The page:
I'll second (or third?) the Magewell HDMI (or SDI) to USB3 "dongle." BTW it's driverless so there'd be no conflict on that. Sometimes multiple USB ports are on the same bus so there's potential bus bandwidth issues.

My personal camera preferences of the moment is Sony PXW-x70 but there are cheaper equivalent cameras (Sony NX100, Canon XA30 for example).

I use webcams as well (Logitech C920) but unless you're directly in front of it or using it for a static wide shot it's limited.

You can add a sound mixer and if there's any sync offset between the audio and video, Wirecast allows you to delay either.

Wirecast has great Facebook integration. You can schedule streams in advance right inside Wirecast rather than using Facebook's interface. Also there's now the ability to post Facebook comments as lower thirds using the free NewBlueFX Titler Live that comes with it. I also do a local recording (MJPEG MOV on Windows or ProRes on Mac) as a "confidence" record and if I want to do post work (editing highlights for example). If you need to grab the presenter's computer screen (PowerPoint for example) you can do that with NDI to Wirecast over LAN. If you need to bring in a remote guest you can either screen grab Skype or use Wirecast's built in Rendezvous.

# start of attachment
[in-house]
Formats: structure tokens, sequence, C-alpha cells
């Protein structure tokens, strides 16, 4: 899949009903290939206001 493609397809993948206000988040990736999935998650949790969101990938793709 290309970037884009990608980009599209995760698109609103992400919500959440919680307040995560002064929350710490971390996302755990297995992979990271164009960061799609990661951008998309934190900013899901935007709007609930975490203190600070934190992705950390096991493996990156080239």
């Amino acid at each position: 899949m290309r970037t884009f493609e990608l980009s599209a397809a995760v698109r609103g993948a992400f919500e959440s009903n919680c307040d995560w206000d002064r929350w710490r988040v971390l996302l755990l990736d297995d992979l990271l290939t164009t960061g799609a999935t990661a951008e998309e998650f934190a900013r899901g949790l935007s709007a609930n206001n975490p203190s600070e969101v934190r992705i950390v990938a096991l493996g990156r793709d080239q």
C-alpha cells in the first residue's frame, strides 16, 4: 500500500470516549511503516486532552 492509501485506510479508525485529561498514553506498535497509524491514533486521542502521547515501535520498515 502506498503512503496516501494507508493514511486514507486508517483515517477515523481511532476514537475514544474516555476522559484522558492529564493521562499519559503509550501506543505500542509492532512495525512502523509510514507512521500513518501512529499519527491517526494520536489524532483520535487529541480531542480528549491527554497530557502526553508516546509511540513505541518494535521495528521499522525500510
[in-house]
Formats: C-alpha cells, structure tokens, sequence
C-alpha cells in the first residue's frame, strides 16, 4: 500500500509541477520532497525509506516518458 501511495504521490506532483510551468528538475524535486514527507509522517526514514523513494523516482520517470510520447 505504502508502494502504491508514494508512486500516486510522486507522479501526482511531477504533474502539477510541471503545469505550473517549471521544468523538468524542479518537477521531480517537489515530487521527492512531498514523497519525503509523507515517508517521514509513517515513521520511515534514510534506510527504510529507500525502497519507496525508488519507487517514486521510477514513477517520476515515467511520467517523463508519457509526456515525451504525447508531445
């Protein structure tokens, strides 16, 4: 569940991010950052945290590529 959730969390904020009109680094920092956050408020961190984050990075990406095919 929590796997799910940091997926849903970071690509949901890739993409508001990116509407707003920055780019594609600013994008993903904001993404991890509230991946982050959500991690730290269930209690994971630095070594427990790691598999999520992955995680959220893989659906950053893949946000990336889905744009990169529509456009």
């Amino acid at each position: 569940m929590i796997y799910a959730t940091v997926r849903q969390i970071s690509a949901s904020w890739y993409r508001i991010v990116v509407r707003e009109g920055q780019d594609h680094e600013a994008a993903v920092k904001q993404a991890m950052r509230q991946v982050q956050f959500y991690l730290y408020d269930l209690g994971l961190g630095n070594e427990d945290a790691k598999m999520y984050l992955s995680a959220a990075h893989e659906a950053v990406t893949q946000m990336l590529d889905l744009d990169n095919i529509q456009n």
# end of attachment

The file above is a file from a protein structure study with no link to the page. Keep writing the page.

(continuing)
Steven Digges November 21st, 2017 10:35 AM

Re: Gear for live streaming?
 
As mentioned there are numerous ways of doing this. I have two ways of thinking about building a system. The easy one is building a system to meet YOUR needs. That means something that works with YOUR gear, the cameras and audio gear you own that will be used over again every time. Sometimes that works for inexpensive limited systems. Your situation falls into the OTHER category, you're the guy building a system for your employer. I can assure you that your input needs and expectations will change with time. If you make recommendations for a cheap limited system no one will remember how much it cost when your boss or a presenter wants to use an incompatible device and you tell them it can't be done. They will look at you and say "Why not? You told us what to buy, it must be your fault?" It is quite a conundrum for you.

Using a laptop full of dongles, external cards, audio feeds, and a software switcher is a very limited system. I am not saying it is a bad system if done properly but it is not versatile.

To be versatile and more compatible with different presenters needs, camera outputs, and audio mixing we use hardware switchers for the heavy lifting and use the laptop for the streaming. Fortunately hardware switchers have come down in price dramatically and are no longer limited to broadcast quality options. Take a look at the Roland line of switchers. They have an inexpensive line with USB output designed for streaming.

Hypothetically: Lets say your boss gives you a $1,000.00 budget for this. I would tell him now it won't work and not do it until he can afford to do it properly. That's better than spending his budget then telling him it won't work. Making corporate recommendations is different than cobbling together "something that works".

Kind Regards,

Steve